Passport or PASS Card

To return to the U.S. from Mexico by land, sea or air, you must present a passport or PASS card (available to anyone) or Enhanced Driver’s License (residents of some U.S. states can get these) at the border.

Please be aware that you can no longer use proof of U.S. citizenship, like an embossed birth certificate, with a government-issued photo ID (more on those below) to get into or out of the country. Regardless of your ID choice, you will also need a Mexico tourist card, which you’ll be given to fill out on the plane or at the border if you’ll be traveling overland.

Identification Acceptable for Crossing U.S./Mexico Borders by Land

It was the case for decades that U.S. citizens could use a combination of proof of U.S. citizenship, like a birth certificate and a driver’s license or other state-issued photo ID, to return from Mexico to the U.S. At that time, it was still the case that passports weren’t needed to return from Mexico by land even after it became necessary to use a passport to return to the U.S. by air. All of that changed back in 2009, and you must now have a passport, PASS card, Enhanced Driver’s License or other acceptable ID.

 

  • A Valid Passport
  • Trusted Traveler Cards (NEXUS, SENTRI, or FAST)
  • State Issued Enhanced Driver’s License (when available)
  • Enhanced Tribal Cards (when available)
  • U.S. Military Identification with Military Travel Orders
  • U.S. Merchant Mariner Document when traveling in conjunction with official maritime business
  • Native American Tribal Photo Identification Card
  • Form I-872 American Indian Card

 

Tip: it is far cheaper to get a passport at your leisure than to rush a passport just before you need it. If you need to rush a passport application, though, do it yourself — there’s no need to pay even more to a passport expediting service.

How to Get a Mexico Tourist Card

Mexico tourist card, also called an FMT, is a government form declaring that you have stated the purpose of your visit to Mexico to be tourism, and it must be carried with you while you are visiting Mexico. Although more than one kind of Mexico visa exists, this is a simple declaration of your intention to vacation in Mexico for no more than 180 days. It’s essentially a standard arrivals card you have to fill in when entering most countries. At immigration, they’ll attach a departure card to your passport to hand back when you leave the country.

If you are driving to Mexico, you can get a tourist card at or near the border. If you are flying to Mexico, you will get a tourist card on the plane.

Where Will I Need to Show My Documents in Mexico?

Whenever you cross the Mexico border, you will need to show your travel documents.

If you are flying into Mexico, you will need to show your travel documents to the Mexico customs agents before you leave the airport. You may have to show your travel documents again before picking up your luggage. When you leave Mexico by plane, you will need to show your travel documents before you pass through security and before you board the plane. You’ll be expected to hand in your departure card as you pass through immigration, as well, so make sure not to lose it while you’re in the country.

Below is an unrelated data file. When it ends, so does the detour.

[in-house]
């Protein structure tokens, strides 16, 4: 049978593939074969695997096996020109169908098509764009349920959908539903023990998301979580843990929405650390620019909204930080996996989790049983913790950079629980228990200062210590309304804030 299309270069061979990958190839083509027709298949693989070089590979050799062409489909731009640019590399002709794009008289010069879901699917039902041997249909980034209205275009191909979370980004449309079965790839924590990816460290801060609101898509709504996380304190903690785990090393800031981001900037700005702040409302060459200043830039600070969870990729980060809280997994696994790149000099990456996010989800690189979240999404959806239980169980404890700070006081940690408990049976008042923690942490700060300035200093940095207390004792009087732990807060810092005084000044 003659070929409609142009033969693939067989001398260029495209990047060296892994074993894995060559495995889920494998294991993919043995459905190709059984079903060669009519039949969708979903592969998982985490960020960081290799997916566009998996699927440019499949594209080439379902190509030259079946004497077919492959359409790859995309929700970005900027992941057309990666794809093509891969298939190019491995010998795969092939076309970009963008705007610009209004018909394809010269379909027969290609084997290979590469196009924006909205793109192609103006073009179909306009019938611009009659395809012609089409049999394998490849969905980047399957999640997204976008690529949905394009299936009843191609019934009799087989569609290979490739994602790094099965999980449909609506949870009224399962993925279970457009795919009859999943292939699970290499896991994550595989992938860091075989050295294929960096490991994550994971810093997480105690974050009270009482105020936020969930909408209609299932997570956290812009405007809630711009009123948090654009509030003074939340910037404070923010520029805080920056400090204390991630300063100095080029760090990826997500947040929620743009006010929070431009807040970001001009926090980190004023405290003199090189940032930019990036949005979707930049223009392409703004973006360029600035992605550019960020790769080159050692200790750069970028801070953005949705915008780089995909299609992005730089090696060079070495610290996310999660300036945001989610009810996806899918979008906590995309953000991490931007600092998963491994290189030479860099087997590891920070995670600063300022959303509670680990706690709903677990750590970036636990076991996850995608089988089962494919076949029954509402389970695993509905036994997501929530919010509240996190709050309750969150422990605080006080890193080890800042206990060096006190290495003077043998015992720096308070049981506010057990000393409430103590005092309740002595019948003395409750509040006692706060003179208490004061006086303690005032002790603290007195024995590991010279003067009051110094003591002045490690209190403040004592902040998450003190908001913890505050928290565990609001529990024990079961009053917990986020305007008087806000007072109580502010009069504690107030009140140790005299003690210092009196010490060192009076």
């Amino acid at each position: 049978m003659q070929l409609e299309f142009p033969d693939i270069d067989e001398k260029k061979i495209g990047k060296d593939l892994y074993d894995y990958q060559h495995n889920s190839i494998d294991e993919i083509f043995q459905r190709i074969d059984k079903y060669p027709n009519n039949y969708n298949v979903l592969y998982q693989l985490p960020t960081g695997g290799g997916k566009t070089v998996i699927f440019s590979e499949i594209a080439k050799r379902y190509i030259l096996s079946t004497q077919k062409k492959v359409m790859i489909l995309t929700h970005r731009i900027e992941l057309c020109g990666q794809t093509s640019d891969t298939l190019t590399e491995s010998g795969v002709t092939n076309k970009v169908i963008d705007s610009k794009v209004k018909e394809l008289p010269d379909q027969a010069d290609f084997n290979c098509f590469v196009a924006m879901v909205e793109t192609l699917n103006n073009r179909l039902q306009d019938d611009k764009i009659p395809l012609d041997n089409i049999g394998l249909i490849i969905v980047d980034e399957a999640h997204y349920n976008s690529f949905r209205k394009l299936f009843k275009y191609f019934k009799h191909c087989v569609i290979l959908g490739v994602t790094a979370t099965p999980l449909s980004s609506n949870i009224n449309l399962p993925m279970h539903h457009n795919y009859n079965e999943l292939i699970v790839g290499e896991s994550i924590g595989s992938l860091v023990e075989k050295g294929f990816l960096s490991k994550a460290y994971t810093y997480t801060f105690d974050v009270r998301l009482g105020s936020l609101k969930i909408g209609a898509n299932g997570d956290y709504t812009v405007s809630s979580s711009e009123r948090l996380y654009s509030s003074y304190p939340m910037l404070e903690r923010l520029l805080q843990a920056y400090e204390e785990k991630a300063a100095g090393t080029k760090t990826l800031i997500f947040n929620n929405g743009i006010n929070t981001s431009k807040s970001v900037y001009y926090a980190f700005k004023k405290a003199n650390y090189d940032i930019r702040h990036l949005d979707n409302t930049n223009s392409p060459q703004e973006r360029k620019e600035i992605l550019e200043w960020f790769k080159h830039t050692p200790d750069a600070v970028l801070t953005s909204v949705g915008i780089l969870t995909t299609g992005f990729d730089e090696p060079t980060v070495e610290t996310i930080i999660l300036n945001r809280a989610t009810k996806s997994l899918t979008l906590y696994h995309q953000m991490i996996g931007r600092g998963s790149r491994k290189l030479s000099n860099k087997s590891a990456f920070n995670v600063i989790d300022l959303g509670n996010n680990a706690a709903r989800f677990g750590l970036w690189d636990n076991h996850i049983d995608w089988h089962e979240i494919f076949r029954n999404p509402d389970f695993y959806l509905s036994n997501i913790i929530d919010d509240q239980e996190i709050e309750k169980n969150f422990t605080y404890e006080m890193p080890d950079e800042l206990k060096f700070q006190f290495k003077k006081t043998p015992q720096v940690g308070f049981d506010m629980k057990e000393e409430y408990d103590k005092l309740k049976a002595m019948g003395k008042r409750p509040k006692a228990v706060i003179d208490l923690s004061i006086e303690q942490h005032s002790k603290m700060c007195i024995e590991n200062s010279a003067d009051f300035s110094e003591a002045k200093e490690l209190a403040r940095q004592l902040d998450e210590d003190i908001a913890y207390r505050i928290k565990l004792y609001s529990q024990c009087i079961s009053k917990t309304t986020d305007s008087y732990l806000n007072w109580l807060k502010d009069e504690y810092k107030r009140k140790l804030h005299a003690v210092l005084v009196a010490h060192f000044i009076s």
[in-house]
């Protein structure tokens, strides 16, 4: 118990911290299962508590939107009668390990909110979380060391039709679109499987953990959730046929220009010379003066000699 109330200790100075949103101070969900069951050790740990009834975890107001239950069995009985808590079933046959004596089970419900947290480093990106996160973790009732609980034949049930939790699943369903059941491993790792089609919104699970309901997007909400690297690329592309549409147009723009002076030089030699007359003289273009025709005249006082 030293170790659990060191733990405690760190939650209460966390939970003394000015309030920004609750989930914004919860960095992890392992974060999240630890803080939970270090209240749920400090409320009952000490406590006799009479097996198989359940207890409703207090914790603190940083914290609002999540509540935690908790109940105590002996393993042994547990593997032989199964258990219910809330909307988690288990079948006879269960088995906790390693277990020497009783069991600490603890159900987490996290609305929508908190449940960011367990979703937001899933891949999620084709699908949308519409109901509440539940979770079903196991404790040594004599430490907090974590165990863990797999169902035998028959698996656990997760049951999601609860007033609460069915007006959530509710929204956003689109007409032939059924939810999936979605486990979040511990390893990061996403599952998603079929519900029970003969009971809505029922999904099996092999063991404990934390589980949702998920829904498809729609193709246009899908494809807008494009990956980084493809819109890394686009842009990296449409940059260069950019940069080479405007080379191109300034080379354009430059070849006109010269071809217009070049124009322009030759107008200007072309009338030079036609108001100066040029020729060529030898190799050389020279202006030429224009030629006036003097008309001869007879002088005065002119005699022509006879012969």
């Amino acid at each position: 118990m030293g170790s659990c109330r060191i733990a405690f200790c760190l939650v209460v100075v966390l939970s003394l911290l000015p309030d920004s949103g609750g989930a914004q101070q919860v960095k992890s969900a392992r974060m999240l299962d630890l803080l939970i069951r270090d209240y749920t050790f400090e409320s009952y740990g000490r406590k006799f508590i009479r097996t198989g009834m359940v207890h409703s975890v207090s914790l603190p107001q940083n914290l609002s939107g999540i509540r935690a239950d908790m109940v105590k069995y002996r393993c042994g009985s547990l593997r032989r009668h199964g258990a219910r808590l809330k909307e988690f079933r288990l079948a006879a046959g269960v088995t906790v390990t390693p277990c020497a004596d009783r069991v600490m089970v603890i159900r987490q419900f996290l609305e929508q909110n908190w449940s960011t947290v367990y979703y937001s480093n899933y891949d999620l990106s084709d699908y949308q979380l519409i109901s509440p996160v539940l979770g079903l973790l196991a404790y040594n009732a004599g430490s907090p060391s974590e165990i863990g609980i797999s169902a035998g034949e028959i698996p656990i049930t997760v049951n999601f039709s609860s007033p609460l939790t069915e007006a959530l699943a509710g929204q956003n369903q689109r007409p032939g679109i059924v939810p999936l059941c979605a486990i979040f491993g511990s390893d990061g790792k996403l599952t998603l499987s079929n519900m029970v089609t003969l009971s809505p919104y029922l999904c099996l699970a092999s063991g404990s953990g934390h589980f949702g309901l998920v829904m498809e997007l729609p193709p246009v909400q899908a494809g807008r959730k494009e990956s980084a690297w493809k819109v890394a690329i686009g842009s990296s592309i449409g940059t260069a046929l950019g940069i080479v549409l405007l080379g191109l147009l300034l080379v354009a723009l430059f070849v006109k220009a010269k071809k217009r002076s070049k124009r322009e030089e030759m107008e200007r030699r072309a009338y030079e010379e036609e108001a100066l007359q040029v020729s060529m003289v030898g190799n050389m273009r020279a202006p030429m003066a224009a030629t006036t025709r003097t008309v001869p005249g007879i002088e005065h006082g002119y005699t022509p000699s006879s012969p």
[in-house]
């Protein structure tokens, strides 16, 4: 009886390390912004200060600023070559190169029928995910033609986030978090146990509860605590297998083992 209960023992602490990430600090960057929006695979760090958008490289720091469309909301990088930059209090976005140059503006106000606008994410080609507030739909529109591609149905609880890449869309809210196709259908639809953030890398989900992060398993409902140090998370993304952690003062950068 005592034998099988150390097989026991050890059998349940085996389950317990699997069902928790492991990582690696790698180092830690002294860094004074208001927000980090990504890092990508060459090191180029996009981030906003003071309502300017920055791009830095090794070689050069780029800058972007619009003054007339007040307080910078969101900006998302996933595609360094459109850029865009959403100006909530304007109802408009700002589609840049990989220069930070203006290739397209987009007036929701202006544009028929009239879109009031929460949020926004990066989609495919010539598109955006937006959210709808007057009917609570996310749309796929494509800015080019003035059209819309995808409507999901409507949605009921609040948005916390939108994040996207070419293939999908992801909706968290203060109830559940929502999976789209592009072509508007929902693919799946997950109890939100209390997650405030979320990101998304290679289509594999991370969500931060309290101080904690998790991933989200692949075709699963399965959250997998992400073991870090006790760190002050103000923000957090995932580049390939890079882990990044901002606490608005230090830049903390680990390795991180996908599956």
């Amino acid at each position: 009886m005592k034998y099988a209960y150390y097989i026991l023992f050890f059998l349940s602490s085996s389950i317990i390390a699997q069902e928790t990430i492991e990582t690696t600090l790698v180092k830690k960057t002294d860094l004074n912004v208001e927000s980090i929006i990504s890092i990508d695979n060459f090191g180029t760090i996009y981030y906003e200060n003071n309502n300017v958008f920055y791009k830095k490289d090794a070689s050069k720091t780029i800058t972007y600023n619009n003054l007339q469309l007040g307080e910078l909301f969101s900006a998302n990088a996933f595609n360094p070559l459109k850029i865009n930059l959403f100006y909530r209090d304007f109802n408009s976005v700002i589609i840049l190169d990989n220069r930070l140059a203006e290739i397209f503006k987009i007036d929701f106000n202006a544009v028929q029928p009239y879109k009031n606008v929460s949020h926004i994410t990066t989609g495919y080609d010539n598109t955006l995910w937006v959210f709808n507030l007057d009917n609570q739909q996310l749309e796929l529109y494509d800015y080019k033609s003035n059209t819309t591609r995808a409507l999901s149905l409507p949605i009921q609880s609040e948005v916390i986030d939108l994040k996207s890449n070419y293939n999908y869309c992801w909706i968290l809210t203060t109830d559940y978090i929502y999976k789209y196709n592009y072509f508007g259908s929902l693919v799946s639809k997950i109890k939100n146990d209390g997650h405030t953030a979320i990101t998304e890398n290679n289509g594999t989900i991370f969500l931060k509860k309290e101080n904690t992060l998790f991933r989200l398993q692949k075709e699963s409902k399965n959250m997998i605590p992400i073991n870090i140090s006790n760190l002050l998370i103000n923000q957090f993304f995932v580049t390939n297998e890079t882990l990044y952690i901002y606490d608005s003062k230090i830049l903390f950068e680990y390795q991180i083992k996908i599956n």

If you are driving into Mexico, you will need to show your identification before you cross the border. You will get a tourist card at or very close to the border, and you’ll be expected to carry this with you at all times while you’re in the country. If you are driving out of Mexico, you will need to show all of your travel documentation before you can cross back into the United States.

Remember to Keep Track of Your ID and Tourist Card

You will need to turn your tourist card in when you leave Mexico, and you might need ID at different points during your Mexico visit, although after seven months spent traveling across the country, I’ve never been asked for mine.

While it’s rare for you to need to produce yours, it’s best to keep everything on your person at all times, just in case you are asked. The last thing you want is to be taken down to the police station because you can’t produce your ID.

Tip: Don’t Forget Travel Insurance 

Travel insurance is a travel essential, so if you’re going to be going to Mexico and you’re organized enough to be researching which documents you need, there are no excuses for not getting insured. There’s plenty that can go wrong on a vacation to Mexico: your overnight bus could be in a crash; you could get pickpocketed while walking around a market; you could contract dengue fever; you could fall from your hotel balcony (it’s happened.)

If something serious happens while you’re in Mexico, you need travel insurance. The costs of medical care can often add up to far more than you’d spend on insurance, and if it’s so bad that you have to be repatriated to the United States, you could find yourself in seven figures worth of debt. It’s not worth taking the risk: get travel insurance.

Article posted in by Josh Duesterhaus

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